|These beans were actually in Tahuata at a house we called the Garden of Eden!|
The beans are picked green and brought to the processing shed where they age in a shaded room till they turn brown. They are then given a bath (water only) and placed in bags made of a special cloth that is never washed with soap so that no odor is transferred to the beans.
Next they are laid out on these racks every day to age in the sun. Each day at about 2pm, depending on the weather, they are brought back into the ‘spa’ part of the shed and the bags of beans are placed in wooden boxes called ‘saunas’! They rest in the saunas overnight to keep them warm from the cooler nights so they can continue their curing and fermentation.
|Vanilla bean tanning beds|
After 4 months of going back and forth between the sun and the sauna, they are evaluated. When they are deemed ready, they are massaged and air dried on racks in the shed for 4 days. Hmmm, deep tub bath, sunning, sauna, massage, rest…where do I sign up?! After their massage and rest they are sorted by size and shipped out for sale. The majority of beans from Maison de la Vanille go to European chefs since Americans mostly use extract.
|The beans are measured in centimeters|
A note on cooking with vanilla beans - our guide confirmed that like most recipe instructions that instruct you to use something once then ‘discard’ it (a waste that is a pet peeve of Jodi’s!), this is also a load of bunk in the case of vanilla. A good vanilla bean can be used multiple times if you are making simple things like yogurt. Just rinse it and dry it between uses, or cut off a small piece to throw in your batch of ginger ale. Even if you are infusing rum (alcohol extracts the essence more efficiently than a water or fat based substance), you can use the bean for two infusions of two weeks each. Use the bean whole for the first infusion and split it for the second. Our guide claims vanilla beans can be kept in a glass jar (plastic can flavor the bean) for 7 years or more!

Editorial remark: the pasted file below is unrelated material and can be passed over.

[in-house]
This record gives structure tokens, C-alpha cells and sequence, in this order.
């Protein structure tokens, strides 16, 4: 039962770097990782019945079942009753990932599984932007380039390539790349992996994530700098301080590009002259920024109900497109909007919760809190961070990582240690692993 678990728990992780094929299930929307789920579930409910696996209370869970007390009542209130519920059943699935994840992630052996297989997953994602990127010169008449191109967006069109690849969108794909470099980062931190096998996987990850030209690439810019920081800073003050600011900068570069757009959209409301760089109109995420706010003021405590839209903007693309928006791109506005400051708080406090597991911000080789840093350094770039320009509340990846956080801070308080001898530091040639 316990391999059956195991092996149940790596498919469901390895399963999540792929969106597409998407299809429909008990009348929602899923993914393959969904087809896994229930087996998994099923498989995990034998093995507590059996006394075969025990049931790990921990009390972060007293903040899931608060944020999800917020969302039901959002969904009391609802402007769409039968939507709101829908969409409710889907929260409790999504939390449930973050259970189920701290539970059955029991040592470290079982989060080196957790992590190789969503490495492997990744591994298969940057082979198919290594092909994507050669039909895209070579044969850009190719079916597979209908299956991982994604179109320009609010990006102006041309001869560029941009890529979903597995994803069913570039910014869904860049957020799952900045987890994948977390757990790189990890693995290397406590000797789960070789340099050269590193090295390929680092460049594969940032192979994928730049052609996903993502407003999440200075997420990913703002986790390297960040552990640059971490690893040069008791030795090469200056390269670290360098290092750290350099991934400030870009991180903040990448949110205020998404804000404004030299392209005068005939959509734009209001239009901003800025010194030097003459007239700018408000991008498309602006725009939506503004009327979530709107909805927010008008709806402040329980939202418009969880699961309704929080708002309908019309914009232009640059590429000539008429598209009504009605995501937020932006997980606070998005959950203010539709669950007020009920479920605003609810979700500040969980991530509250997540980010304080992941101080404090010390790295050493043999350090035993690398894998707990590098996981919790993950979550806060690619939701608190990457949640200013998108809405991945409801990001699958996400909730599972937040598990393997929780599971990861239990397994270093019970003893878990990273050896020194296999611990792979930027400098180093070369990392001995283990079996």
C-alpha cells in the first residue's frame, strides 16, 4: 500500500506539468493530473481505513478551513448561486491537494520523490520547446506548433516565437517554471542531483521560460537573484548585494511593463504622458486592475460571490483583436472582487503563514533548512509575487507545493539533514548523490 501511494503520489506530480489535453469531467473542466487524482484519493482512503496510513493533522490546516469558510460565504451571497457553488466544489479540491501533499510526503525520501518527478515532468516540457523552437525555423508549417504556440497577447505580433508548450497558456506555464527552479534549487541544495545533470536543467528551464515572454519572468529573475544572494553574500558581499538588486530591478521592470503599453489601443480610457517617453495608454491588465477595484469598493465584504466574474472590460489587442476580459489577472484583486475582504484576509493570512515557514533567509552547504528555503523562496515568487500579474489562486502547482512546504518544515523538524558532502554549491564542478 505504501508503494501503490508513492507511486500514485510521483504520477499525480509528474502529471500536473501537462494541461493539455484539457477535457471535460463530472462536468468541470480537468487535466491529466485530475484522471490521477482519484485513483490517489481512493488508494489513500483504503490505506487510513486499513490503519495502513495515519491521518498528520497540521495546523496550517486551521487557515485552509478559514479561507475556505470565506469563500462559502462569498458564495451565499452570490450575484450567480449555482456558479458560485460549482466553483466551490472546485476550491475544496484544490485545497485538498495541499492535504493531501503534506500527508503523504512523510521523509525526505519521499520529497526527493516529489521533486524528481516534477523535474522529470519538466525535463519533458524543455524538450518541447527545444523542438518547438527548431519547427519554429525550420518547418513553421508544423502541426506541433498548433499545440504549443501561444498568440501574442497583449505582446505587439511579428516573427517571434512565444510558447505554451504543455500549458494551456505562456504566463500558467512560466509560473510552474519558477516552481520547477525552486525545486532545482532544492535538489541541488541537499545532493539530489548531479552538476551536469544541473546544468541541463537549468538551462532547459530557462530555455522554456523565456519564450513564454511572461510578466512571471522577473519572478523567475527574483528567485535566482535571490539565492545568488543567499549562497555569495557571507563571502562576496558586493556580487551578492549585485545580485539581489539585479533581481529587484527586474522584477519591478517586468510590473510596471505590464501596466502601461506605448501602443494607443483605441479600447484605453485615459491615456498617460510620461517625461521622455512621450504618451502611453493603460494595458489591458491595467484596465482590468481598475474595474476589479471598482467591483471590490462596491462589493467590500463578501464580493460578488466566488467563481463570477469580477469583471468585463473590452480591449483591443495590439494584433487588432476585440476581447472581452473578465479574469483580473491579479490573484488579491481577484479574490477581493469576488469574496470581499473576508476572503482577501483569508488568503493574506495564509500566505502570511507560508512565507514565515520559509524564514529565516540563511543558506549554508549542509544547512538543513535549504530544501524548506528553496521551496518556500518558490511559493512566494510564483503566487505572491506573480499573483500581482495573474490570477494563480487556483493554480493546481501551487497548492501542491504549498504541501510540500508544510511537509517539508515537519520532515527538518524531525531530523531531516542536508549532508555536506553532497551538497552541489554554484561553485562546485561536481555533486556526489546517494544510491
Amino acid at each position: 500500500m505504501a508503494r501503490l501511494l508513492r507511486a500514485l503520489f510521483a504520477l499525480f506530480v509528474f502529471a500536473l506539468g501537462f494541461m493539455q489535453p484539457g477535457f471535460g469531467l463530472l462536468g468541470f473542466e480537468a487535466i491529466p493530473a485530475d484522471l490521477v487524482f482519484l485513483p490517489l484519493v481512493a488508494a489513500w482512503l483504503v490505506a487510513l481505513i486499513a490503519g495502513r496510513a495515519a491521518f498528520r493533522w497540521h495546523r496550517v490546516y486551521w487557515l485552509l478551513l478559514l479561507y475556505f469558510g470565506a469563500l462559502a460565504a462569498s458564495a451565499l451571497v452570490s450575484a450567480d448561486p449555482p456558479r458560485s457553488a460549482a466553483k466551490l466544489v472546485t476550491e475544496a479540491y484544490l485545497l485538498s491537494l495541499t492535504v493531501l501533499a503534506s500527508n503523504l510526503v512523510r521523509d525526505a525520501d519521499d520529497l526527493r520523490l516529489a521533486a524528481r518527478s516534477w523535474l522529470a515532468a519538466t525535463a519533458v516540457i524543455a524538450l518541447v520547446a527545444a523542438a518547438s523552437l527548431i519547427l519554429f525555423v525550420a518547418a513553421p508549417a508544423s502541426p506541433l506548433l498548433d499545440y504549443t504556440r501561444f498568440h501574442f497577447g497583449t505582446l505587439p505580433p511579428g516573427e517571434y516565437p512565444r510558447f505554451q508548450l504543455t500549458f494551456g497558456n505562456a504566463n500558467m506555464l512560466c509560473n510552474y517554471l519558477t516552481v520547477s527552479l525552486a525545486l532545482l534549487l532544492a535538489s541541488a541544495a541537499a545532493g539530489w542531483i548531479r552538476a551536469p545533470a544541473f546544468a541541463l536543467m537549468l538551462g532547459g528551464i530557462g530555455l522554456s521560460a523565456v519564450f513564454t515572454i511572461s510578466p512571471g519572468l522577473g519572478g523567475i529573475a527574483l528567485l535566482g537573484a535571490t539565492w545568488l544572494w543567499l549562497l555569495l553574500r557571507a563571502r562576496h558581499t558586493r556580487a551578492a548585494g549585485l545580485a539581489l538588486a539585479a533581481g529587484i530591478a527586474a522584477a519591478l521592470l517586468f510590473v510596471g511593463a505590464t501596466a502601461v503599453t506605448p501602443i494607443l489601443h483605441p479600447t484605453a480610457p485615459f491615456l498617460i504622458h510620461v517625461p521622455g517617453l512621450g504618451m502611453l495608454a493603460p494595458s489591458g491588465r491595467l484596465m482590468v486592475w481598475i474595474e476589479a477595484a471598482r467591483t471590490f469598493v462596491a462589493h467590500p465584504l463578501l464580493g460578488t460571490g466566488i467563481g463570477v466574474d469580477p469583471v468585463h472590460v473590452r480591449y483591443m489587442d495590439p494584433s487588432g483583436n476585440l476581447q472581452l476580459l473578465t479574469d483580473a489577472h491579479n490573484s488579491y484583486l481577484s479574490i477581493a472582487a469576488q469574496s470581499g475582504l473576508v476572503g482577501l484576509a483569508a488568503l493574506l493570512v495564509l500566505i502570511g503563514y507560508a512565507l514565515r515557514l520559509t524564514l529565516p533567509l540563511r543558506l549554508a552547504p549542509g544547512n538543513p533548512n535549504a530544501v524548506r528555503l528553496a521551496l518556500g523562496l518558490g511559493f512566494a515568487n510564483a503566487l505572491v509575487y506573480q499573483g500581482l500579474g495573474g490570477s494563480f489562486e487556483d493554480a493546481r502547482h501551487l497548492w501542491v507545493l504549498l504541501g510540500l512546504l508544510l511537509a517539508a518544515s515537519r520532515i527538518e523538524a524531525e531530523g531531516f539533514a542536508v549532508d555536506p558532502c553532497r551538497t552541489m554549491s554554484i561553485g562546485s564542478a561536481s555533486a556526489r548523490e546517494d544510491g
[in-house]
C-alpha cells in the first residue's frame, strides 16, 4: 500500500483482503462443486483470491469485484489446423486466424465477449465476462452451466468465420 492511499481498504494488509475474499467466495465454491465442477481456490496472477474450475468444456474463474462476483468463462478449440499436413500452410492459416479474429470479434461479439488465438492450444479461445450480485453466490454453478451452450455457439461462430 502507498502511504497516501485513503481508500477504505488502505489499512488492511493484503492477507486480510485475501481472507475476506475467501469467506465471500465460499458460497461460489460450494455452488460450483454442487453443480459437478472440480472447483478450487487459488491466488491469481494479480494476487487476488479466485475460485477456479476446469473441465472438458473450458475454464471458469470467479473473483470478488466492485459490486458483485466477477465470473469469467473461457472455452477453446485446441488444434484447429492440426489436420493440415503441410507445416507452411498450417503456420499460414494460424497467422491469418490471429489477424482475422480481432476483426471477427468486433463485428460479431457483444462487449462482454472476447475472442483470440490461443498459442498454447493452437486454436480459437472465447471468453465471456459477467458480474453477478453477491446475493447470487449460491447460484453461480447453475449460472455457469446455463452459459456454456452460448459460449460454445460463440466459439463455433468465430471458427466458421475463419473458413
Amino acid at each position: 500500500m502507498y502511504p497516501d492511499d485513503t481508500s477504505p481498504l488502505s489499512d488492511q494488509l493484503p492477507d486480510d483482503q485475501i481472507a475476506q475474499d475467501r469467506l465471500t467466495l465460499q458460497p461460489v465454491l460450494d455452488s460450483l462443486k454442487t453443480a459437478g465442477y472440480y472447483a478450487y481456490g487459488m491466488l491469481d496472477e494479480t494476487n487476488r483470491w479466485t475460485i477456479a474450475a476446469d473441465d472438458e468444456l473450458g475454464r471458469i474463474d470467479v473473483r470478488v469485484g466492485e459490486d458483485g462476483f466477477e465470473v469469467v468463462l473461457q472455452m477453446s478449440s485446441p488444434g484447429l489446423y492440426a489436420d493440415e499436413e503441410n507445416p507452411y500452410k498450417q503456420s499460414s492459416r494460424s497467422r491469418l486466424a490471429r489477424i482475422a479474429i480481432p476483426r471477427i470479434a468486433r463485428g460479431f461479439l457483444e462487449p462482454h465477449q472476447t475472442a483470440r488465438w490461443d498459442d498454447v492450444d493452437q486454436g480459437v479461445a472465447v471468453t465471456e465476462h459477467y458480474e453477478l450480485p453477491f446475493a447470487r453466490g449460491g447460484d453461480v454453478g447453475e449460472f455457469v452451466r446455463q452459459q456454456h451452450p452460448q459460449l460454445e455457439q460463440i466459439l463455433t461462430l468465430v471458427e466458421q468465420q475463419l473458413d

|Only the bottom one is ready for use|
As means of justifying the prices these little gems command, our guide is careful to emphasize throughout the tour that all of the work is done by hand and that each vine is only good for about 7-10 years before needing to be replanted. And that argument would seem to hold water, though some of our group does a little quick math and figures working for a few hours a day, four months a year - even if it is seven days a week - doesn’t seem like such a bad gig when you are making about $400 per kilo!
We hope you have enjoyed your Tahitian vanilla tour, though it would have been better if you were here to take it with us! Then again, you might not agree given the hiking involved to get there! Happy Birthday and we’ll leave you with a couple of shots of the waterfronts we’ve been seeing lately (a slightly different view than where you normally celebrate your birthday) and the sunset shot that should have gone with the last post.
|The magic hour for light|
|Church in Maupiti|
|Sunset in Bora Bora|
Lots of love and hugs,
Jodi and Darren